Dental Bridges

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A dental bridge is a device used to replace missing teeth by attaching prosthetic – or artificial – teeth to their adjacent natural teeth. Why would this implement be necessary? Because all of your teeth are necessary to function normally and in a healthy way. People will sometimes choose to just pull an annoying tooth, thinking that will take care of the problem, only to soon find out how necessary that tooth was to maintaining normal speech, chewing, teeth and jaw alignment, as well as overall gum health. Yes, increased risk of gum disease has proven to be one of the worst side effects of missing teeth. But all of these issues can be minimized with a dental bridge.


Bridges are permanently cemented to the supporting abutment teeth.  The alternative is a removable partial denture, which simply attaches to adjacent teeth with metal clasps. 


Which Bridge Is Right For You?

Deciding on a permanent bridge or removable partial denture is a decision that shouldn’t be rushed. Understanding that a fixed bridge is bonded into place and can only be removed by a dental professional may either sound like a great option or may sound a little too permanent for your taste. The alternative, removable partial denture, can be taken out and cleaned. The risk one runs with a removable partial denture is in not being consistent about putting it back in each time it’s been cleaned, potentially creating some of the very problems that the bridge is designed to prevent: the unhealthy movement of surrounding teeth, jaw issues, etc. Fixed bridges offer more of a feeling of a final solution, as well as more stability than their removable counterparts. Their cleaning regimen requires extra attention, though, with conscientious brushing and flossing to keep the bridge and surrounding teeth clean. This is highly important since the bridge relies on the neighboring teeth for support.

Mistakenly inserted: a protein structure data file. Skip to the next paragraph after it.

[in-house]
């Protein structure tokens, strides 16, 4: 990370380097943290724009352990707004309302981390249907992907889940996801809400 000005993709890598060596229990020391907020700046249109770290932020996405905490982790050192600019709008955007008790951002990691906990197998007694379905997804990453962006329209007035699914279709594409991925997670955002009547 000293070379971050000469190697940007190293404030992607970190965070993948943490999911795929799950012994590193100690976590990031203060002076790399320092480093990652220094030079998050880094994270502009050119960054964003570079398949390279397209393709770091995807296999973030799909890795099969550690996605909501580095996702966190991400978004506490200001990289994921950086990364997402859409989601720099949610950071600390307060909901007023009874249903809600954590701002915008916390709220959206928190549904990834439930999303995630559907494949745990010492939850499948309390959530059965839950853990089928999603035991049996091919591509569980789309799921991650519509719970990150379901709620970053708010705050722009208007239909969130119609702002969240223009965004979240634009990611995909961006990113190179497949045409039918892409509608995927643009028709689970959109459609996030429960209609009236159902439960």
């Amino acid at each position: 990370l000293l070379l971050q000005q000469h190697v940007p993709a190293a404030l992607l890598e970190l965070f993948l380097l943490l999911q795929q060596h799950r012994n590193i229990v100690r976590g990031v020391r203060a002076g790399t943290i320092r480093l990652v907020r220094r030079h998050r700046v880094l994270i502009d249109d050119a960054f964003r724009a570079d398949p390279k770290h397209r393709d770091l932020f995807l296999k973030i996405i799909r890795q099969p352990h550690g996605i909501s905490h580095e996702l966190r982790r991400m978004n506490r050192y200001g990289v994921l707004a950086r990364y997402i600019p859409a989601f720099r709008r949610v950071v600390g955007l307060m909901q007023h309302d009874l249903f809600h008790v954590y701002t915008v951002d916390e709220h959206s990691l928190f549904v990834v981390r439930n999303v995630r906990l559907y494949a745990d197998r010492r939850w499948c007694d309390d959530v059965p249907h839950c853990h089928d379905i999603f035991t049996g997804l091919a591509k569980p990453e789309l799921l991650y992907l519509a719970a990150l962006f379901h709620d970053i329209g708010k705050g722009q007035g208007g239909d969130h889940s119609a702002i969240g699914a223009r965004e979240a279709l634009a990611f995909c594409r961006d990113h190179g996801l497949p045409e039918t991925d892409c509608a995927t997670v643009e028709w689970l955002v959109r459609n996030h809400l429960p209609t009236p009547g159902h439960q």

Whichever dental bridge you choose, it will work wonders for the overall health and look of your face. While a missing tooth may cause your mouth to sink toward the gap, a bridge will help support your lips and cheeks, giving your face a fuller, more youthful appearance.


Application Of A Fixed Bridge

The procedure to make a fixed bridge will take two appointments to complete. 

  • 1

    The teeth on either side of the missing tooth must be prepared by removing some of the outer enamel and lower edges to ready them for supporting the bridge.

  • 2

    Impressions of the abutment teeth and the opposing teeth are taken. A shade is selected to match your natural teeth. Temporary crowns or a bridge is made for you to wear while the lab makes your bridge.

  • 3

    The impressions are then sent to a dental lab, where the bridge will be constructed. It takes the lab approximately two weeks to make your bridge. 

  • 4

    At your next visit we will make sure the bridge is fitting properly, the bite is correct and that you are happy with the way the bridge looks.

When all is correct, the bridge is permanently cemented on to the abutment teeth.

Because bridges have traditionally been constructed from gold alloys, zirconia, porcelain, or a combination of these materials, you can expect to enjoy your fixed bridge for many years to come.

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